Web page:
A lawyer today recalled the "living nightmare" of representing one of James Bulger's child murderers, ahead of the 20th anniversary of the toddler's death.
Solicitor Laurence Lee said at first he could not believe the "angelic-looking" Jon Venables could possibly have carried out such a brutal and sadistic killing.
But "the walls came crashing in" soon into his client's police interviews when it became clear that Venables had been lying and that he had in fact carried out the killing with his friend Robert Thompson, also then aged 10.
Mr Lee represented the then 10-year-old Venables from the moment his client was arrested by police on February 18, 1993.
Describing his first meeting with Venables, Mr Lee, who now runs his own law firm in Liverpool, said: "He was like an angelic-looking eight-year-old.
"I thought 'what am I doing here? He couldn't be capable of anything like this'. He was so convincing in his first interview that he had been nowhere near the Strand."
Venables claimed that he had been on County Road, near Goodison Park, with Thompson but said neither of them had been at the shopping centre where the toddler went missing.
Mr Lee, 59, said: "And I believed him. He was convincing. And it was only after there was a time-out and the officers who interviewed Thompson had a briefing and came back for the second interview.
"And again I was in blissful ignorance thinking, it's the easiest money - I felt guilty, actually, because this boy had had nothing to do with anything, I thought - until having got him cosy with his little space pens and his can of Coke, they kept him nice and relaxed and they said 'look we've spoken to Robert and he says you were in The Strand'."
After a silence Venables responded: "Well, ok, we were in the Strand but we never grabbed a kid."
Mr Lee said: "He got up and he grabbed his mum and he was crying and I thought 'oh my God, what have I let myself in for here?'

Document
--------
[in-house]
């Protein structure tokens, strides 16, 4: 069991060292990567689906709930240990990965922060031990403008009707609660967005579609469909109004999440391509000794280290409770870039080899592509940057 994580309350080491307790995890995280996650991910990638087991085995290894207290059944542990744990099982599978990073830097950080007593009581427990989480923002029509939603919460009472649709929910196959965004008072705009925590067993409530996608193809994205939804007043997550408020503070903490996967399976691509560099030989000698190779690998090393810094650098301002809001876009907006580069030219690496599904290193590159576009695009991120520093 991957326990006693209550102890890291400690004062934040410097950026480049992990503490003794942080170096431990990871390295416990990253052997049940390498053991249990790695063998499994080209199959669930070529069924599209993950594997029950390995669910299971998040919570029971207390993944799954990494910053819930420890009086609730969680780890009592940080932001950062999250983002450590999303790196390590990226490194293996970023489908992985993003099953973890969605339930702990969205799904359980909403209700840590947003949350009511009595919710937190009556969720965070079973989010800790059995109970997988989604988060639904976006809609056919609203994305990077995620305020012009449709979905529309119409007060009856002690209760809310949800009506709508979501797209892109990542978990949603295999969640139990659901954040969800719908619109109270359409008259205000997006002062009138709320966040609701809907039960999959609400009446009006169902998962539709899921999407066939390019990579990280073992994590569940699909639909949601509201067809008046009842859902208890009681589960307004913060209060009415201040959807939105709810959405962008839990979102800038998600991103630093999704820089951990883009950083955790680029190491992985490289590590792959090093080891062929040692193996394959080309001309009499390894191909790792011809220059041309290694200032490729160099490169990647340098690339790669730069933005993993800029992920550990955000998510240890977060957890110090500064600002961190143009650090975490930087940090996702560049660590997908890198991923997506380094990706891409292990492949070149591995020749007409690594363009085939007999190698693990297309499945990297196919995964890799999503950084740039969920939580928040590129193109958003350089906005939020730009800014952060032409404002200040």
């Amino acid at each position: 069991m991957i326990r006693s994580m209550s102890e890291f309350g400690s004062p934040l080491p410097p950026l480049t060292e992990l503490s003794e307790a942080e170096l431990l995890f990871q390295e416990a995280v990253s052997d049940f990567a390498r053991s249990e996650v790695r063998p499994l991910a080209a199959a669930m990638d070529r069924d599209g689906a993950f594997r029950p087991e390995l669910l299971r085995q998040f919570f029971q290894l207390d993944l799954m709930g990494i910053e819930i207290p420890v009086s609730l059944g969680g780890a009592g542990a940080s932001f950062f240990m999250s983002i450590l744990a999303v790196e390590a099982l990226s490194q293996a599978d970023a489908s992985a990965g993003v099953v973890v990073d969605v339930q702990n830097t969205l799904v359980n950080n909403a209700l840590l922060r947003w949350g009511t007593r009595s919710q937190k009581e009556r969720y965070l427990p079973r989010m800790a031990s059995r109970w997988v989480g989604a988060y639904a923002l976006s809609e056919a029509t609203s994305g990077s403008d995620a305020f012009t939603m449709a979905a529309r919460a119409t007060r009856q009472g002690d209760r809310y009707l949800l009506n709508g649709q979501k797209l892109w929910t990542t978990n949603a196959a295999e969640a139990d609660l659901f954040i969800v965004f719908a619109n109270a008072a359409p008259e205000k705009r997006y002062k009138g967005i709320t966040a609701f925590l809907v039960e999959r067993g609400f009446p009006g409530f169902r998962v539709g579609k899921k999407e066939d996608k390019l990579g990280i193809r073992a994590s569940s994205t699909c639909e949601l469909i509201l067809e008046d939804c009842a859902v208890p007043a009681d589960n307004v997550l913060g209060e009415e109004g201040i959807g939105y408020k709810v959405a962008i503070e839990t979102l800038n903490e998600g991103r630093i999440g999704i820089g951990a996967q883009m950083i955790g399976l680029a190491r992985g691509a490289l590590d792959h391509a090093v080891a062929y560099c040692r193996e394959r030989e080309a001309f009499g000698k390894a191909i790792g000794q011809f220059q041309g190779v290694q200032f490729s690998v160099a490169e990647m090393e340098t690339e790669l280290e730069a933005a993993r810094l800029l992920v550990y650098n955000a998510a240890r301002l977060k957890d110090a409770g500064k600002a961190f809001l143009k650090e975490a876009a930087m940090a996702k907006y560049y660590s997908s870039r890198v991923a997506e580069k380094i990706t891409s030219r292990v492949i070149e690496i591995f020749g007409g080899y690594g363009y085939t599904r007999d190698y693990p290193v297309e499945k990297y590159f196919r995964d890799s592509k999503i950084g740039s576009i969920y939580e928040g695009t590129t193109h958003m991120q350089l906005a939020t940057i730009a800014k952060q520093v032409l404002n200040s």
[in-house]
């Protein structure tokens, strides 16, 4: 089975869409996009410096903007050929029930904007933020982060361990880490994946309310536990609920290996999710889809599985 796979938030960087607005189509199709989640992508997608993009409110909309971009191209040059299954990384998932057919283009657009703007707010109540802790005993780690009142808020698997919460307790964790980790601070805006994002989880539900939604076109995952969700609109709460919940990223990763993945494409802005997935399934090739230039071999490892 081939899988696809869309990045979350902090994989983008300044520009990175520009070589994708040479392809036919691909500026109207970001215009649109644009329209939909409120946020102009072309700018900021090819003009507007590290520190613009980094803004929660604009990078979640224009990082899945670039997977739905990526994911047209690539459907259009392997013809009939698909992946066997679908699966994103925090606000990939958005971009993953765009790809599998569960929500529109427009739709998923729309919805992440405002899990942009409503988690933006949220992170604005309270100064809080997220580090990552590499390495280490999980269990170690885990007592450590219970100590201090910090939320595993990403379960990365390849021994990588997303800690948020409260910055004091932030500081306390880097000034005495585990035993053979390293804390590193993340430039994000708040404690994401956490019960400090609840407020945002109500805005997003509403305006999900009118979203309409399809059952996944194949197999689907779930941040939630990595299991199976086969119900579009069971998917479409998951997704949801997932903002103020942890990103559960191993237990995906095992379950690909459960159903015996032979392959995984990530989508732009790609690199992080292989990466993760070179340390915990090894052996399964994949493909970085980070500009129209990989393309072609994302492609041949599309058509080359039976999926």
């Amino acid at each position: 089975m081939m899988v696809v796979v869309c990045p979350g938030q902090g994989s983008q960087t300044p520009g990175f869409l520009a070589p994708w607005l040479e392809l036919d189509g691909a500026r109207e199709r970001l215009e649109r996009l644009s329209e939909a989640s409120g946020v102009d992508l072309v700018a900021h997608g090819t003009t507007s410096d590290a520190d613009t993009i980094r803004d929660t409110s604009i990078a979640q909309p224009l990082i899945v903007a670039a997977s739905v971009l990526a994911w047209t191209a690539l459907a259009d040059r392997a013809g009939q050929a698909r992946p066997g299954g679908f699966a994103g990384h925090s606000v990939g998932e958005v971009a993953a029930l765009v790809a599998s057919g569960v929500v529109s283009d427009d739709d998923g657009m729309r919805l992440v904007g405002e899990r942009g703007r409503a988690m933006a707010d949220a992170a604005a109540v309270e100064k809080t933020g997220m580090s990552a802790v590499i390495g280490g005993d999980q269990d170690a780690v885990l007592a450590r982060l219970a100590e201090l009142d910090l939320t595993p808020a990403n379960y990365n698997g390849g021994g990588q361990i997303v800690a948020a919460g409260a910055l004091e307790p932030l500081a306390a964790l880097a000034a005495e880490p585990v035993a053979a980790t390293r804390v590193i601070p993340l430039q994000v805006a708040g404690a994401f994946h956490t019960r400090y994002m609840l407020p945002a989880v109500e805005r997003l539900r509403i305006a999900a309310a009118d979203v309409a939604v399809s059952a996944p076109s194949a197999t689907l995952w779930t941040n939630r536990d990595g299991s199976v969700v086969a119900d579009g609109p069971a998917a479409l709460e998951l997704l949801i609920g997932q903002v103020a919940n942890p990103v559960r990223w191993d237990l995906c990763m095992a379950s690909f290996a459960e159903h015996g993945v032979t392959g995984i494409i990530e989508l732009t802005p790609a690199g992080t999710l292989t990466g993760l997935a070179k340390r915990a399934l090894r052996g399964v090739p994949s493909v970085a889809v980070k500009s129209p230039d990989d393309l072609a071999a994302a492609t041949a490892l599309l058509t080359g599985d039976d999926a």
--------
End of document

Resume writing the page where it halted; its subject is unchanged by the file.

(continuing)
"The walls came crashing in at that moment and I knew what he was like and it was...God it was like a living nightmare."
He said he was "caught up in a maelstrom of massive criminology" and it was something he could not have prepared for.
"It was the kind of case that no solicitor had ever dealt with. I was in my 30s and I had never dealt with anything like this before."
When he was led out of that second interview, police had to check his car as he was a possible target for reprisals.
He said: "I had never been in this position before. I thought I was going to get assassinated or something at first because the public's feelings - including my own - were running high."
Mr Lee said from then on it was extremely difficult getting instructions from the young Venables.
He said that he and junior defence barrister Richard Isaacson would sit with Venables at Red Bank secure unit in St Helens, Merseyside, playing Tetris on Nintendo Gameboys and trying to get him relaxed enough to talk openly and "eke information" out of him.
But Venables had "mentally shut down" by that point, Mr Lee said.
The lawyer said one of the hardest parts of the case was looking after Venables' parents who he described as "very respectable people who were going through a nightmare".